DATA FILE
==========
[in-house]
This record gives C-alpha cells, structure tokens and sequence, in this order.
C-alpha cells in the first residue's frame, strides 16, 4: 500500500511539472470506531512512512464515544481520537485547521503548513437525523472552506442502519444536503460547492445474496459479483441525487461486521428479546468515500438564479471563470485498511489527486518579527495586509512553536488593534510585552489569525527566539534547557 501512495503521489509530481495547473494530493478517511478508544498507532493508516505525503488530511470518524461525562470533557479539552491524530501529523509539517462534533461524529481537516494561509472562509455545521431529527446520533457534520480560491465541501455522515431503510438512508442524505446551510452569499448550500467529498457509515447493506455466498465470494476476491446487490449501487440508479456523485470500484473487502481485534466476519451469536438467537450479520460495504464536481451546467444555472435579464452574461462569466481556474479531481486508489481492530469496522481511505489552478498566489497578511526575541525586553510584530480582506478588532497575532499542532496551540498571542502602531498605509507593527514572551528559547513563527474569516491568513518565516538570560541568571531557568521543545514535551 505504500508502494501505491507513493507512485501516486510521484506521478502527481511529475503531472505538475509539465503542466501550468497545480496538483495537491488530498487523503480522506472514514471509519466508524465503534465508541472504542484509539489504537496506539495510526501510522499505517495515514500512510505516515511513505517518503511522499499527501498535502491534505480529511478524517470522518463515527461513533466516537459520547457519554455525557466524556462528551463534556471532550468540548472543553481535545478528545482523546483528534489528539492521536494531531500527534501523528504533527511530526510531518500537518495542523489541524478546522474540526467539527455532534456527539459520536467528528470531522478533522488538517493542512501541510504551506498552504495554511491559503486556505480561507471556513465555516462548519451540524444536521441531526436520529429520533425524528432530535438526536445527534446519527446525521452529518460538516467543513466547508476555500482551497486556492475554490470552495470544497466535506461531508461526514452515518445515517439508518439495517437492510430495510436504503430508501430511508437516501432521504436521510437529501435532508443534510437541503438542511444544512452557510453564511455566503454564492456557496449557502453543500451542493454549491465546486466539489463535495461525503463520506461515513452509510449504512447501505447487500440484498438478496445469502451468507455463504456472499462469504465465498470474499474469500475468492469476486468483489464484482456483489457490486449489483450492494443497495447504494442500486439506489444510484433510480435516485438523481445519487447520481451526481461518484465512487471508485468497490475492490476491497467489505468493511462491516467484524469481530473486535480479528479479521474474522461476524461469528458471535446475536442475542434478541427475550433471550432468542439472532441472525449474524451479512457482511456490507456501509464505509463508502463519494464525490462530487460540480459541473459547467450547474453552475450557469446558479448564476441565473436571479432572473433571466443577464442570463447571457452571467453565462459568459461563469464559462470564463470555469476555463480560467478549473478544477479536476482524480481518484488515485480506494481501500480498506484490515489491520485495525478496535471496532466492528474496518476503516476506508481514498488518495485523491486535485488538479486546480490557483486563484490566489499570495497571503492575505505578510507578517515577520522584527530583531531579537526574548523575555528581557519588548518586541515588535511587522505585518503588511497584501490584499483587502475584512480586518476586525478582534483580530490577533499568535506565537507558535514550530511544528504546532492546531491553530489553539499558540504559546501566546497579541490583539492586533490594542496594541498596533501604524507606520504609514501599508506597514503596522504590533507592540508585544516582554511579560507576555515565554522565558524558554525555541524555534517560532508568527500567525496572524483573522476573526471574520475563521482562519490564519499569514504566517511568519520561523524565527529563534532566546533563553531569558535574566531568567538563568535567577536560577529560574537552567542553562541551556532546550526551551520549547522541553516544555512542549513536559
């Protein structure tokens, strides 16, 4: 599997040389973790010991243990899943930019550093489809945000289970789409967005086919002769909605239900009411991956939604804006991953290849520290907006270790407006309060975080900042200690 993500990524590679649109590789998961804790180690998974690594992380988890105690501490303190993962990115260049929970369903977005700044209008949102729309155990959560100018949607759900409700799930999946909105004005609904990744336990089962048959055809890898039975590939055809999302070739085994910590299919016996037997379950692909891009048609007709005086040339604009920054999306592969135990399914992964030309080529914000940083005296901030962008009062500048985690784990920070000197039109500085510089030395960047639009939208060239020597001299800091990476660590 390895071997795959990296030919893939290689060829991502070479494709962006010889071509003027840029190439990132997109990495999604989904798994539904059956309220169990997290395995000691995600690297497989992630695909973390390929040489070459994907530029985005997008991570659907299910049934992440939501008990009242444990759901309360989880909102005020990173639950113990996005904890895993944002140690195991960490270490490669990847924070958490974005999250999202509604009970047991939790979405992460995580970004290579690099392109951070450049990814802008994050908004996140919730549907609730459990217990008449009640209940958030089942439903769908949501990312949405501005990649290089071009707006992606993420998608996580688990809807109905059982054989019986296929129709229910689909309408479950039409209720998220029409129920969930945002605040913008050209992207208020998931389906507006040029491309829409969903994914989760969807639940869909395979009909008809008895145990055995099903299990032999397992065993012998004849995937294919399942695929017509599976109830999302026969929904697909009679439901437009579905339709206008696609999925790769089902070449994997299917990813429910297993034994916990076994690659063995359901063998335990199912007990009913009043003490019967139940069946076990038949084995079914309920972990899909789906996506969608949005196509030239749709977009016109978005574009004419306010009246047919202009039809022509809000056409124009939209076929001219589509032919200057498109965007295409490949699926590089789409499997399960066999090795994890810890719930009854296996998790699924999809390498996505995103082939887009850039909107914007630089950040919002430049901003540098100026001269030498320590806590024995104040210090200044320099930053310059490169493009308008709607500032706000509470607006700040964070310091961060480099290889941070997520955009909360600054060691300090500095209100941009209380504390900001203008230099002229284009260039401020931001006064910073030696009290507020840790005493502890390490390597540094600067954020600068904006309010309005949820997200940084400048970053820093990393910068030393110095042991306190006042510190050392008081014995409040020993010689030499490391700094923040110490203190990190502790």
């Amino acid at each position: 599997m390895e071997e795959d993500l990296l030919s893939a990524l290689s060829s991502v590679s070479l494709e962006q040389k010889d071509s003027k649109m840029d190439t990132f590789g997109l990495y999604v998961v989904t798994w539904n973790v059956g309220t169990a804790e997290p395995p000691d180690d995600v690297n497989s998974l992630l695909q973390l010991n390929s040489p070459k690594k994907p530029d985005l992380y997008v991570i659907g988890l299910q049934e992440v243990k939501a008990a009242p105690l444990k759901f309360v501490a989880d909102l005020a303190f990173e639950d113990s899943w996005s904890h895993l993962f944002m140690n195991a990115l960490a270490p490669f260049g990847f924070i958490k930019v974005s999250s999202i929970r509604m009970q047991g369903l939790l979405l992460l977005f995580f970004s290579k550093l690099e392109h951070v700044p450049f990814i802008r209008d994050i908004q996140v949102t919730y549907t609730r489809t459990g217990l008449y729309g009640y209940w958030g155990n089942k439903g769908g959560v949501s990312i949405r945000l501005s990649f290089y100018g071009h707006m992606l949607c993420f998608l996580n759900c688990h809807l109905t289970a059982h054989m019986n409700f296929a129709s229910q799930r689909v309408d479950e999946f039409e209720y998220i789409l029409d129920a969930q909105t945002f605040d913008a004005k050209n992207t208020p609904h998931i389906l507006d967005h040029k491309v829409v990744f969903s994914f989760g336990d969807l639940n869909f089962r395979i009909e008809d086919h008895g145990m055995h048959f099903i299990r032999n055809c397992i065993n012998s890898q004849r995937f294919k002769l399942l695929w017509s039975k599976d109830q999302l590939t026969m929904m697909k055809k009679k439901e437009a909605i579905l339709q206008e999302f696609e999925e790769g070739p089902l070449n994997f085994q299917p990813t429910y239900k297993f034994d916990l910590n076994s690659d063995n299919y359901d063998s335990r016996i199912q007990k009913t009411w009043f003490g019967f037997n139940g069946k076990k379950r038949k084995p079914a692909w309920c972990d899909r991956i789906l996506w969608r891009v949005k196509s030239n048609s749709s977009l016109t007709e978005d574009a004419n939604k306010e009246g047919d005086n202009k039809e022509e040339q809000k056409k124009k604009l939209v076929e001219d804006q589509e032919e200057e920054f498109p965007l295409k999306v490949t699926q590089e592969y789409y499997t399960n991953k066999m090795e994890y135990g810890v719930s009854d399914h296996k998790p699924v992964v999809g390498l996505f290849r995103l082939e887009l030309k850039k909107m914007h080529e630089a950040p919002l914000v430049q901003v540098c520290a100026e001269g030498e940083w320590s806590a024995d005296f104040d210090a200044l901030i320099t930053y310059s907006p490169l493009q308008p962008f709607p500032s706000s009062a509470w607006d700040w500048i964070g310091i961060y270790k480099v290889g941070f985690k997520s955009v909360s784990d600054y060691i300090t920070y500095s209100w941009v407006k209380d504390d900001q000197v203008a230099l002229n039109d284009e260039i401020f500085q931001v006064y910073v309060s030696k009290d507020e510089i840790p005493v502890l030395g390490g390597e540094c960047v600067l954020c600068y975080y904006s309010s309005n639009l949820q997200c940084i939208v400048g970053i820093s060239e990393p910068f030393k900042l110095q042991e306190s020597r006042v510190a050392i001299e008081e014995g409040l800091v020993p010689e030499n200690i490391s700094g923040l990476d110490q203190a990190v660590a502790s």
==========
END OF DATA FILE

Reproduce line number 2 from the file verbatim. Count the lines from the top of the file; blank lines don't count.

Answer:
This record gives C-alpha cells, structure tokens and sequence, in this order.